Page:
midnight dreaming

a home with large windows. wooden floors. a backyard where yellow roses frame a view of an empty ocean. there is an abundance of stars that glisten in the water. this is one of the many dreams i’ve whispered to the moon, who is full of secrets. secrets that don’t need to be said aloud.

she watches me try to balance being a good daughter and being true to my desires. she knows how badly i wish the two would overlap more often.

she warns that such freedom is loneliness.

i remember a time i laid below the night sky. the plethora of stars reflected endless possibilities: home with large windows. writing poems in mexico. coffee with friends. walking on portugal beaches. sipping wine in italy. bountiful sleep in the arms of my lover.

a shooting star combusts across the sky, and i wonder if this was a dream, too.

bruja at heart

‘magic is of the devil, and the devil is not invited into our home’. you remind us, your children, of this as my sister burns red candles and mixes her scented oils. i laugh. as if these things were magical. to spite you, my sister lights a black candle. ‘you are opening doors, inviting energies you don’t know how to handle’, you hiss, like a cat who is being threatened by the unknown.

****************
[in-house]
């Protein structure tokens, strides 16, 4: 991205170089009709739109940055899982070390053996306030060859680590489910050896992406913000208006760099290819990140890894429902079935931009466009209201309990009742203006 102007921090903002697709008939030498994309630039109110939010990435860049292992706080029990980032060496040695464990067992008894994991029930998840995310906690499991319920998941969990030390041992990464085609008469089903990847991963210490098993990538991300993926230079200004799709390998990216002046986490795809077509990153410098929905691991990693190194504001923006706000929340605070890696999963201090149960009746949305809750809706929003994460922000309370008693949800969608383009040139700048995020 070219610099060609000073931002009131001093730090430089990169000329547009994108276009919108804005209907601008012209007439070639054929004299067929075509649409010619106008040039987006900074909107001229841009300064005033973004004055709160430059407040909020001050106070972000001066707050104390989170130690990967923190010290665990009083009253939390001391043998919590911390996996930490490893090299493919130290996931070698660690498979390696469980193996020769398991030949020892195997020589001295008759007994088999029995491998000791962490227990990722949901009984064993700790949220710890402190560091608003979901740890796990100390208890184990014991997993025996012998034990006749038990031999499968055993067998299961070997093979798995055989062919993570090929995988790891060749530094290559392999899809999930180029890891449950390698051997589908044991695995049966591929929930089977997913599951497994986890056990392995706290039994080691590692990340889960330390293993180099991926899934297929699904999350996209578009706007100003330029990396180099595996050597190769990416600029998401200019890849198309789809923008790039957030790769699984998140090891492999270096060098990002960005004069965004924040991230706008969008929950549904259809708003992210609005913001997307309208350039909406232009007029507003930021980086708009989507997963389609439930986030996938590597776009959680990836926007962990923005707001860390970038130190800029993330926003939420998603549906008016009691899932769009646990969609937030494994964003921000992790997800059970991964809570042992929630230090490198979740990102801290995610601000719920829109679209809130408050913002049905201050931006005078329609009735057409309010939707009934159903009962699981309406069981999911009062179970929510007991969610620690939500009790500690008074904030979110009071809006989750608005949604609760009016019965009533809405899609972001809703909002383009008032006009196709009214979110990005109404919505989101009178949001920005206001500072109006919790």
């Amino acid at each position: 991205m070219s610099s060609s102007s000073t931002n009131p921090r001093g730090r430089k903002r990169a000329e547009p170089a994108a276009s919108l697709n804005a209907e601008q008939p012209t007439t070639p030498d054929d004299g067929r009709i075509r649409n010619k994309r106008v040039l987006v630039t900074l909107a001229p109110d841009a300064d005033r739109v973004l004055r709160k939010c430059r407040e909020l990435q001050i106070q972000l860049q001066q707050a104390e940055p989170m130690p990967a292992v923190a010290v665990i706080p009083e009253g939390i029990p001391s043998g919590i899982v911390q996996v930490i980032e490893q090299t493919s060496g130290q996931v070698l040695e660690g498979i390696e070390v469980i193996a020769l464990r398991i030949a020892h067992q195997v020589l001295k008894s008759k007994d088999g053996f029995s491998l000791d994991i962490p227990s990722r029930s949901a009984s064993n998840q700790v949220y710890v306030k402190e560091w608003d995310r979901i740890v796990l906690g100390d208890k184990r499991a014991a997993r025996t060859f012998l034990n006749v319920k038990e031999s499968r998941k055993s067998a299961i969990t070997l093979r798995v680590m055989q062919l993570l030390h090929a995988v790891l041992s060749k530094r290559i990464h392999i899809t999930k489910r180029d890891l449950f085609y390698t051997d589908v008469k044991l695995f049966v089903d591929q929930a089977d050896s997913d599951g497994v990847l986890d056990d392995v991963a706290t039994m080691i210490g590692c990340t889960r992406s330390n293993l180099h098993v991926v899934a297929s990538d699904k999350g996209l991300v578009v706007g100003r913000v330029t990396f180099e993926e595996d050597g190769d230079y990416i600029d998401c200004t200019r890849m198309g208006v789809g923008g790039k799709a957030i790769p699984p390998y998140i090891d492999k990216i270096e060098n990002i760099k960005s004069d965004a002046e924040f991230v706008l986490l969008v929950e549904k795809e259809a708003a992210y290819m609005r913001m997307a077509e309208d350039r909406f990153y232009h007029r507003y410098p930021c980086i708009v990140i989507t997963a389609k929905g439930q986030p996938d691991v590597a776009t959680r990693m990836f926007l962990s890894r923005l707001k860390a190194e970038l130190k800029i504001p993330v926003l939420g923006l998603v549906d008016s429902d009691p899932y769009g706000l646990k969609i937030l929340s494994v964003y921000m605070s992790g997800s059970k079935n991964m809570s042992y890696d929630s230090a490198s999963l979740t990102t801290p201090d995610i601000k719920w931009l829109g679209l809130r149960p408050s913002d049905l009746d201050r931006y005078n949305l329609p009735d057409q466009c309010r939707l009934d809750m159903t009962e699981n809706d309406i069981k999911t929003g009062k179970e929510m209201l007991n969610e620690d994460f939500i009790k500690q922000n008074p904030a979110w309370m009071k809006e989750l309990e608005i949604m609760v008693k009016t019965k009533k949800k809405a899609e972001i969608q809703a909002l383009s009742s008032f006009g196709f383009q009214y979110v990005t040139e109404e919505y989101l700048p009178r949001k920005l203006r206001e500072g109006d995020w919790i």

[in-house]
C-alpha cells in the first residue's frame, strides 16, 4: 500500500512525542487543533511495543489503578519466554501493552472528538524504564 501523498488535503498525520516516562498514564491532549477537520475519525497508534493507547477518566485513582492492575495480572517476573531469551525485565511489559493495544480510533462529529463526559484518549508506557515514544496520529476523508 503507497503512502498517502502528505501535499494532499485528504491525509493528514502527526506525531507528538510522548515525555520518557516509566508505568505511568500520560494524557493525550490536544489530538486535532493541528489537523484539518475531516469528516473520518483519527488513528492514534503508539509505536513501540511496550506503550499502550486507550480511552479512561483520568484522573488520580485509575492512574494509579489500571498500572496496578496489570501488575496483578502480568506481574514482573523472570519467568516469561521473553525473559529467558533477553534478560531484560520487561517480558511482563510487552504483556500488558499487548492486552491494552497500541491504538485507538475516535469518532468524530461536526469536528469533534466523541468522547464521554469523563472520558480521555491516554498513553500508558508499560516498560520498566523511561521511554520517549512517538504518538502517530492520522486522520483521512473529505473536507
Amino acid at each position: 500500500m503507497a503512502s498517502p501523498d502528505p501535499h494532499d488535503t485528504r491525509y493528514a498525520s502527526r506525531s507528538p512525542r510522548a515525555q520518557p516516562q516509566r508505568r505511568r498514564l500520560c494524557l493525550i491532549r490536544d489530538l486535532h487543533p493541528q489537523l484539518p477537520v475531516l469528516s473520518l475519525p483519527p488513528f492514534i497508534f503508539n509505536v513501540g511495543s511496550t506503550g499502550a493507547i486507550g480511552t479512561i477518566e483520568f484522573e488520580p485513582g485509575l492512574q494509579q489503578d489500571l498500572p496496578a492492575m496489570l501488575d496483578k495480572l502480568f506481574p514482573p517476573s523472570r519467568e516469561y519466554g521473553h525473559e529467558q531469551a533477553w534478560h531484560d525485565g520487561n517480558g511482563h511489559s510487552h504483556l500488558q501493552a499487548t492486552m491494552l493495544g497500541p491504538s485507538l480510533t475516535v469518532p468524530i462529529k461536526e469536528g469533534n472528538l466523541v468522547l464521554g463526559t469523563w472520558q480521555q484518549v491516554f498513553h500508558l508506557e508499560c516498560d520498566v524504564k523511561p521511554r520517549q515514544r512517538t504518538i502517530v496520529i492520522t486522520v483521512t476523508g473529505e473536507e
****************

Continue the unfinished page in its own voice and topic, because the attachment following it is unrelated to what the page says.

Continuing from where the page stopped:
you head back to the kitchen, where you resume boiling rosemary and herbs. the subtle, fresh, woody scent drifts throughout the apartment, almost warming it. you place the concoction in front of us. it is a soft shade of pink. ‘it’s the lemon. good for your immune system’, you explain, smiling. ‘i put some rosemary in a cup for you, by itself, so you can pour it over yourself in the shower. it cleanses away the bad spirits,’ you add.

i think your notebooks are one of your prized possessions. they are crammed with information about vegetables, fruits, clays, vitamins, herbs, oils, and their healing properties. you know what foods are good for the heart, what herbs alleviate colds, and what can make them worsen.

knowledge is power. you healed your own bleeding wound, with no scar to tell the tale. i still remember when i burned myself on my right elbow, and how you healed my burns. egg whites are useful–they help prevent scarring. my grandpa had skin cancer, and you sent him a package full of vitamins, clays, and herbs. he survived the cancer and he’s been healthy ever since. you remind me of this when you notice me taking ibuprofen or dayquil.

‘i don’t have any money, but in my will, i’ll make sure each of you gets a notebook’, you’ve joked.

my sister collects scented oils, lights candles, and draws the symbols she sees in her dreams in her notebooks. you’ve caught her, and you’ve told her that she is doing the devil’s work. we are catholics, and the priests warn against magic.

i laugh. it’s funny because you are magical, mother.

to be soft

his mother and i
stare at the inflamed tendon
protruding from his thin, bruised wrist.

“i can’t work anymore,”
the 17 year old reveals.
“i can’t write, so the teachers said
i can’t go to school.
i don’t feel like doing anything
or hanging out liked i used to.”

there is a pause. his mother is nodding.
earlier, she said that she doesn’t understand english.
i think of how heavy pain is, and wonder
if his mother can feel the weight of his.

“i was surprised by what happened to me.
but i ain’t soft.
i don’t want them to think i’m soft.”